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Lagarde makes case to lead IMF

French Finance Minister Christine Lagarde has made her case to lead the International Monetary Fund.

Ms Lagarde said she outlined her vision for the global lending institution's future in a three-hour meeting with the IMF executive board and in separate one-on-one meetings with its members.

"I believe that the fund should be more responsive, certainly more effective and more legitimate," she said following the meetings.

The board hopes to choose by June 30 between Ms Lagarde and Mexico's central bank head Agustin Carstens. Ms Lagarde is seen as the favourite.

Former IMF Managing Director Dominique Strauss-Kahn resigned last month after he was charged with sexually assaulting a New York hotel housekeeper. He denies the allegation.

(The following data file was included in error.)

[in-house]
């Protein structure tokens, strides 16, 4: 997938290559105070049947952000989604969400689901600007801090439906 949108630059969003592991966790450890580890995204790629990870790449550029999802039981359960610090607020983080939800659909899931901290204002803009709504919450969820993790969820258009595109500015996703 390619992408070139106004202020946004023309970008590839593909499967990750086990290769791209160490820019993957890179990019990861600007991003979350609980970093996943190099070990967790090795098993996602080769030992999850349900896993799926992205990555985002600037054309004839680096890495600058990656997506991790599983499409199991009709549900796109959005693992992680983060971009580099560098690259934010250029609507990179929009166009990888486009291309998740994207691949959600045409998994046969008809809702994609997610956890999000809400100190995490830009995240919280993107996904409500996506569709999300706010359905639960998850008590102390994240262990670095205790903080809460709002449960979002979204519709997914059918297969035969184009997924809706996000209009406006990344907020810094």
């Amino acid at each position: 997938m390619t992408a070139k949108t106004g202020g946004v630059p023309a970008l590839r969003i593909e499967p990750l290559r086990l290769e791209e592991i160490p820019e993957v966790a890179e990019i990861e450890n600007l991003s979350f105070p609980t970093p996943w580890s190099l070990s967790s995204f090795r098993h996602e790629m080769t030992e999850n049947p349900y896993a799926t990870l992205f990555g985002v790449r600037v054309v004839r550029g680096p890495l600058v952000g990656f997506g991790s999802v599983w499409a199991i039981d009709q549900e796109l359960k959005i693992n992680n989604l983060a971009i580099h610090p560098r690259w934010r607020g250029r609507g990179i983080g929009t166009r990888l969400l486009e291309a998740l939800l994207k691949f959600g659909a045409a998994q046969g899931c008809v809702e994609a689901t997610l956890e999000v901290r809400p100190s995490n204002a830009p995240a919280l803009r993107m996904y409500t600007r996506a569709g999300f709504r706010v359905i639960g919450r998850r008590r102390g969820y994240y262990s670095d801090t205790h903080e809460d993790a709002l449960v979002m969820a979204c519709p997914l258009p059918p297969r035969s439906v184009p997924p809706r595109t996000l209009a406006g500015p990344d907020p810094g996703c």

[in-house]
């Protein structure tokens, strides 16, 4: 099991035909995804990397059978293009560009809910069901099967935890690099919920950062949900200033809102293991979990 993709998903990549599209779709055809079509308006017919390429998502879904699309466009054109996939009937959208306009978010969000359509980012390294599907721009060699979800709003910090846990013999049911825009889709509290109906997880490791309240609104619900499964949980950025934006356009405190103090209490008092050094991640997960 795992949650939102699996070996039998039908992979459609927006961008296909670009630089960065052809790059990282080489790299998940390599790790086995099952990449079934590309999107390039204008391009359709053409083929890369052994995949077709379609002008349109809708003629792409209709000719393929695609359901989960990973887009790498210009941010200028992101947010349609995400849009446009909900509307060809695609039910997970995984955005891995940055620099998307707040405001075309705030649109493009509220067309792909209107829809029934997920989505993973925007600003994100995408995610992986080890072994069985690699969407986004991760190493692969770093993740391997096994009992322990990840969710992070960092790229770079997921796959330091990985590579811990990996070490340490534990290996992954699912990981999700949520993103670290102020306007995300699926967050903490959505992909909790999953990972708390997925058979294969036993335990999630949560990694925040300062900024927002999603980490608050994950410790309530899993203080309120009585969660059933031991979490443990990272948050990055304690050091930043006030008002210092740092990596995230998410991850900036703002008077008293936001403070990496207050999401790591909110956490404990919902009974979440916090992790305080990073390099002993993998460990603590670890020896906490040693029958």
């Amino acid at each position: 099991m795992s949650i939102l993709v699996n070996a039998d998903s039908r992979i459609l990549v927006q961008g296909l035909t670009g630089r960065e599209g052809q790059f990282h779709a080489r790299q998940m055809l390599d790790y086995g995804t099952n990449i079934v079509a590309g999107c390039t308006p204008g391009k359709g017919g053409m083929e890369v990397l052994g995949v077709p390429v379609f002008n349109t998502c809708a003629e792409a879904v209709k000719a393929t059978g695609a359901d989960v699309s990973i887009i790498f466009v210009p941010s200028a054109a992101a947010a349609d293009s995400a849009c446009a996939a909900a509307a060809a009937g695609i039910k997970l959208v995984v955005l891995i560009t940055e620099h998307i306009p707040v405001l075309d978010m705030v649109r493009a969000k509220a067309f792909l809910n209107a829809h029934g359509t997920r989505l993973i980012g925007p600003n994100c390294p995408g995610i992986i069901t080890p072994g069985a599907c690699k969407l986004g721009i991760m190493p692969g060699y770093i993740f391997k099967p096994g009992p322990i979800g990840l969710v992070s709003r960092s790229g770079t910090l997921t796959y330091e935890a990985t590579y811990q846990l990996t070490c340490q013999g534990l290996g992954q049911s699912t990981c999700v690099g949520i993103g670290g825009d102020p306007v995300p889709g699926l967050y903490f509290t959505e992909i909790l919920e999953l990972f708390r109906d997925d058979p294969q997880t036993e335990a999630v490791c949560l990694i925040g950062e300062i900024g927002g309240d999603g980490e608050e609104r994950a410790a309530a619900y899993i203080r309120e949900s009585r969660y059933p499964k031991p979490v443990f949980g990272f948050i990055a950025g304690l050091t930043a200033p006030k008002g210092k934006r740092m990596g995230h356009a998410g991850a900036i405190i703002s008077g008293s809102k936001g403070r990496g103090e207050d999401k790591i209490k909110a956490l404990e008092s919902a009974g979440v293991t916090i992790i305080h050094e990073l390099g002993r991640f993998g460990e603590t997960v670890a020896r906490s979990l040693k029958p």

After hearing presentations from both Mr Carstens and Ms Lagarde and interviewing them, the IMF's executive board said it planned to meet on June 28 to make a selection of a new managing director with the aim of completing that process by June 30.

"I will leave it to their wisdom, to their judgement to complete the process, which has been clearly both open and transparent," Ms Lagarde said.

The United States, the largest shareholder in the IMF, has yet to announce whether it will back Ms Lagarde or Mr Carstens.

Asked about a decision on Tuesday, US Treasury Secretary Timothy Geithner called both candidates "very credible" and said the United States wanted to see the race resolved quickly. However, he refused to say whether the Obama administration had decided to back Ms Lagarde.

Mr Geithner, who met with Mr Carstens last week, was also expected to meet Ms Lagarde while she is in Washington this week.

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